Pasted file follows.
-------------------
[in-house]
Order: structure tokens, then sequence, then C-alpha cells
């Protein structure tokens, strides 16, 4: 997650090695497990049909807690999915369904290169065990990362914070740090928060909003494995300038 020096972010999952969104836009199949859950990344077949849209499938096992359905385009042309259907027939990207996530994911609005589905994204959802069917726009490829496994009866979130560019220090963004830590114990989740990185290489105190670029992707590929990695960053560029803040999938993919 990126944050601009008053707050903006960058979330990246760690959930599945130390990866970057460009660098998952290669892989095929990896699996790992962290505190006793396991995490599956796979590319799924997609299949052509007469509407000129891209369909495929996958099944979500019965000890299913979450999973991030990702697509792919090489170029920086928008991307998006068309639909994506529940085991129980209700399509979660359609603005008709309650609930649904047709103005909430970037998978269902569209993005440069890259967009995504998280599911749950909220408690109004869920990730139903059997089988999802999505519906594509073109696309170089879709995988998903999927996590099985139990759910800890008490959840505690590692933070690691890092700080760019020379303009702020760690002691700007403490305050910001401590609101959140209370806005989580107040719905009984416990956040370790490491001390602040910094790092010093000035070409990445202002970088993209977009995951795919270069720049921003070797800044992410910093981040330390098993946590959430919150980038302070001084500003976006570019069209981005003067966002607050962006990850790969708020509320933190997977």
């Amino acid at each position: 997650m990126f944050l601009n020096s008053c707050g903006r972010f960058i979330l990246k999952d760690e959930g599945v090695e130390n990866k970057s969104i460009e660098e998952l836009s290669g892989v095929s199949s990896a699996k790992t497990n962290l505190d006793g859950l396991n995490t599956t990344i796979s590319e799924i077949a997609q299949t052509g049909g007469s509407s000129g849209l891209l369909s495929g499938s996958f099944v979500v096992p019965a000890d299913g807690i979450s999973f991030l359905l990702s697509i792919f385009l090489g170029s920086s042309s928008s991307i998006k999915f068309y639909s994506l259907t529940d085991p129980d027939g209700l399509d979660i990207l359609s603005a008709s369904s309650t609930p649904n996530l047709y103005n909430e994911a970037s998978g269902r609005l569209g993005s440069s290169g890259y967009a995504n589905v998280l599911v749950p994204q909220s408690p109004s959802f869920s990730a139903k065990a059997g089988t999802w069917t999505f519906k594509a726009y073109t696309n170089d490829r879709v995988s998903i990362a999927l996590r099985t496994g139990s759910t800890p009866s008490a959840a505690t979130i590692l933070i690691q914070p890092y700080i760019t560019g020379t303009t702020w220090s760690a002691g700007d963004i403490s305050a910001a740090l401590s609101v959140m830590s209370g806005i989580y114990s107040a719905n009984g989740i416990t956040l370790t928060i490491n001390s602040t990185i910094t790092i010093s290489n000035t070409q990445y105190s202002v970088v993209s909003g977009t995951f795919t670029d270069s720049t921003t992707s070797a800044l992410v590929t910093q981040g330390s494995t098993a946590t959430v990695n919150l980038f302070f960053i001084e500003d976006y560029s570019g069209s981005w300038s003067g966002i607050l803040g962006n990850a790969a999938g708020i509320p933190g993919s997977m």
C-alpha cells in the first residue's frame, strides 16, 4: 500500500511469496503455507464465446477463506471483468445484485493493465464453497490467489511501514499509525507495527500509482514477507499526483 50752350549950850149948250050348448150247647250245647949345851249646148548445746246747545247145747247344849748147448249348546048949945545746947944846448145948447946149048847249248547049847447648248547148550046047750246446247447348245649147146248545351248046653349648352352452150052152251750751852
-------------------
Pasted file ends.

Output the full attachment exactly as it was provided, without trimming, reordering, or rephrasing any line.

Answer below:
[in-house]
Order: structure tokens, then sequence, then C-alpha cells
């Protein structure tokens, strides 16, 4: 997650090695497990049909807690999915369904290169065990990362914070740090928060909003494995300038 020096972010999952969104836009199949859950990344077949849209499938096992359905385009042309259907027939990207996530994911609005589905994204959802069917726009490829496994009866979130560019220090963004830590114990989740990185290489105190670029992707590929990695960053560029803040999938993919 990126944050601009008053707050903006960058979330990246760690959930599945130390990866970057460009660098998952290669892989095929990896699996790992962290505190006793396991995490599956796979590319799924997609299949052509007469509407000129891209369909495929996958099944979500019965000890299913979450999973991030990702697509792919090489170029920086928008991307998006068309639909994506529940085991129980209700399509979660359609603005008709309650609930649904047709103005909430970037998978269902569209993005440069890259967009995504998280599911749950909220408690109004869920990730139903059997089988999802999505519906594509073109696309170089879709995988998903999927996590099985139990759910800890008490959840505690590692933070690691890092700080760019020379303009702020760690002691700007403490305050910001401590609101959140209370806005989580107040719905009984416990956040370790490491001390602040910094790092010093000035070409990445202002970088993209977009995951795919270069720049921003070797800044992410910093981040330390098993946590959430919150980038302070001084500003976006570019069209981005003067966002607050962006990850790969708020509320933190997977």
């Amino acid at each position: 997650m990126f944050l601009n020096s008053c707050g903006r972010f960058i979330l990246k999952d760690e959930g599945v090695e130390n990866k970057s969104i460009e660098e998952l836009s290669g892989v095929s199949s990896a699996k790992t497990n962290l505190d006793g859950l396991n995490t599956t990344i796979s590319e799924i077949a997609q299949t052509g049909g007469s509407s000129g849209l891209l369909s495929g499938s996958f099944v979500v096992p019965a000890d299913g807690i979450s999973f991030l359905l990702s697509i792919f385009l090489g170029s920086s042309s928008s991307i998006k999915f068309y639909s994506l259907t529940d085991p129980d027939g209700l399509d979660i990207l359609s603005a008709s369904s309650t609930p649904n996530l047709y103005n909430e994911a970037s998978g269902r609005l569209g993005s440069s290169g890259y967009a995504n589905v998280l599911v749950p994204q909220s408690p109004s959802f869920s990730a139903k065990a059997g089988t999802w069917t999505f519906k594509a726009y073109t696309n170089d490829r879709v995988s998903i990362a999927l996590r099985t496994g139990s759910t800890p009866s008490a959840a505690t979130i590692l933070i690691q914070p890092y700080i760019t560019g020379t303009t702020w220090s760690a002691g700007d963004i403490s305050a910001a740090l401590s609101v959140m830590s209370g806005i989580y114990s107040a719905n009984g989740i416990t956040l370790t928060i490491n001390s602040t990185i910094t790092i010093s290489n000035t070409q990445y105190s202002v970088v993209s909003g977009t995951f795919t670029d270069s720049t921003t992707s070797a800044l992410v590929t910093q981040g330390s494995t098993a946590t959430v990695n919150l980038f302070f960053i001084e500003d976006y560029s570019g069209s981005w300038s003067g966002i607050l803040g962006n990850a790969a999938g708020i509320p933190g993919s997977m």
C-alpha cells in the first residue's frame, strides 16, 4: 500500500511469496503455507464465446477463506471483468445484485493493465464453497490467489511501514499509525507495527500509482514477507499526483 50752350549950850149948250050348448150247647250245647949345851249646148548445746246747545247145747247344849748147448249348546048949945545746947944846448145948447946149048847249248547049847447648248547148550046047750246446247447348245649147146248545351248046653349648352352452150052152251750751852